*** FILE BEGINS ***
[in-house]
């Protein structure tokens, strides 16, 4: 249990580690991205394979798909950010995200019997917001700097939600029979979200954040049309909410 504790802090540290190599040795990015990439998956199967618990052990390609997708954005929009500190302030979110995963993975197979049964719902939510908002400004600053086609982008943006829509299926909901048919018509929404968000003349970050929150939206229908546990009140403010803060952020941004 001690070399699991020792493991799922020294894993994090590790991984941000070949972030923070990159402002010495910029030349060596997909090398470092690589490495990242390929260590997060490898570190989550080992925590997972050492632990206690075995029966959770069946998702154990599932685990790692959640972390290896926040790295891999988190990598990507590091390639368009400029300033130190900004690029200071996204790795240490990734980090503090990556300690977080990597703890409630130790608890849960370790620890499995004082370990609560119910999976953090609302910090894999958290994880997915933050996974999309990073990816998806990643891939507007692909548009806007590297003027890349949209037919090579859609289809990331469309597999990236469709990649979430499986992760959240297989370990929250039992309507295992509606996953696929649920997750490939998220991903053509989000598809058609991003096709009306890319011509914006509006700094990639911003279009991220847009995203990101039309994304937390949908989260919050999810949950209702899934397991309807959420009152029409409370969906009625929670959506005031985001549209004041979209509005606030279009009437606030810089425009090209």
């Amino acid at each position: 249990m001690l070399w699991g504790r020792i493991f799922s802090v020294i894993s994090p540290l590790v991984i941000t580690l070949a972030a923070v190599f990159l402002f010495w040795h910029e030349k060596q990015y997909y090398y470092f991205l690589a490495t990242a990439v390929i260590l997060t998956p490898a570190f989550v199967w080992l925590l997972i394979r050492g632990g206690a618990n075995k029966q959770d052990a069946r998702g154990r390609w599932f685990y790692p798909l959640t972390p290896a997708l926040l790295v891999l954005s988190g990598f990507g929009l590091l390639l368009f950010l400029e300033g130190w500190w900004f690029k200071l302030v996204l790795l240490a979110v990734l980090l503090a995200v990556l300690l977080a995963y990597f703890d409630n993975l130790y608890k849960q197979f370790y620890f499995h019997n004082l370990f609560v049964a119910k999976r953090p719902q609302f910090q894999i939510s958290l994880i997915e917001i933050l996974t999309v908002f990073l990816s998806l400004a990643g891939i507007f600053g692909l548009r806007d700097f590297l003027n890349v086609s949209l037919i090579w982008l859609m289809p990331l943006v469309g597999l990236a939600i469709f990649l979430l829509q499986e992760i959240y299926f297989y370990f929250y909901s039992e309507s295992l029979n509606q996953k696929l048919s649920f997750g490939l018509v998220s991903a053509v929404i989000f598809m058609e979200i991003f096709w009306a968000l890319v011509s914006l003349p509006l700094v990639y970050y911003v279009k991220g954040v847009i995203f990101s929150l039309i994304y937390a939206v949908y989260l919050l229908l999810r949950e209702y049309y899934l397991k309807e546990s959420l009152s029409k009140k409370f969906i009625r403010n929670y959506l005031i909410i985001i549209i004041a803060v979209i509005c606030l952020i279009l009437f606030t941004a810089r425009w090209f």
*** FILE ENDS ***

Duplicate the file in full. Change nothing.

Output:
[in-house]
């Protein structure tokens, strides 16, 4: 249990580690991205394979798909950010995200019997917001700097939600029979979200954040049309909410 504790802090540290190599040795990015990439998956199967618990052990390609997708954005929009500190302030979110995963993975197979049964719902939510908002400004600053086609982008943006829509299926909901048919018509929404968000003349970050929150939206229908546990009140403010803060952020941004 001690070399699991020792493991799922020294894993994090590790991984941000070949972030923070990159402002010495910029030349060596997909090398470092690589490495990242390929260590997060490898570190989550080992925590997972050492632990206690075995029966959770069946998702154990599932685990790692959640972390290896926040790295891999988190990598990507590091390639368009400029300033130190900004690029200071996204790795240490990734980090503090990556300690977080990597703890409630130790608890849960370790620890499995004082370990609560119910999976953090609302910090894999958290994880997915933050996974999309990073990816998806990643891939507007692909548009806007590297003027890349949209037919090579859609289809990331469309597999990236469709990649979430499986992760959240297989370990929250039992309507295992509606996953696929649920997750490939998220991903053509989000598809058609991003096709009306890319011509914006509006700094990639911003279009991220847009995203990101039309994304937390949908989260919050999810949950209702899934397991309807959420009152029409409370969906009625929670959506005031985001549209004041979209509005606030279009009437606030810089425009090209």
């Amino acid at each position: 249990m001690l070399w699991g504790r020792i493991f799922s802090v020294i894993s994090p540290l590790v991984i941000t580690l070949a972030a923070v190599f990159l402002f010495w040795h910029e030349k060596q990015y997909y090398y470092f991205l690589a490495t990242a990439v390929i260590l997060t998956p490898a570190f989550v199967w080992l925590l997972i394979r050492g632990g206690a618990n075995k029966q959770d052990a069946r998702g154990r390609w599932f685990y790692p798909l959640t972390p290896a997708l926040l790295v891999l954005s988190g990598f990507g929009l590091l390639l368009f950010l400029e300033g130190w500190w900004f690029k200071l302030v996204l790795l240490a979110v990734l980090l503090a995200v990556l300690l977080a995963y990597f703890d409630n993975l130790y608890k849960q197979f370790y620890f499995h019997n004082l370990f609560v049964a119910k999976r953090p719902q609302f910090q894999i939510s958290l994880i997915e917001i933050l996974t999309v908002f990073l990816s998806l400004a990643g891939i507007f600053g692909l548009r806007d700097f590297l003027n890349v086609s949209l037919i090579w982008l859609m289809p990331l943006v469309g597999l990236a939600i469709f990649l979430l829509q499986e992760i959240y299926f297989y370990f929250y909901s039992e309507s295992l029979n509606q996953k696929l048919s649920f997750g490939l018509v998220s991903a053509v929404i989000f598809m058609e979200i991003f096709w009306a968000l890319v011509s914006l003349p509006l700094v990639y970050y911003v279009k991220g954040v847009i995203f990101s929150l039309i994304y937390a939206v949908y989260l919050l229908l999810r949950e209702y049309y899934l397991k309807e546990s959420l009152s029409k009140k409370f969906i009625r403010n929670y959506l005031i909410i985001i549209i004041a803060v979209i509005c606030l952020i279009l009437f606030t941004a810089r425009w090209f």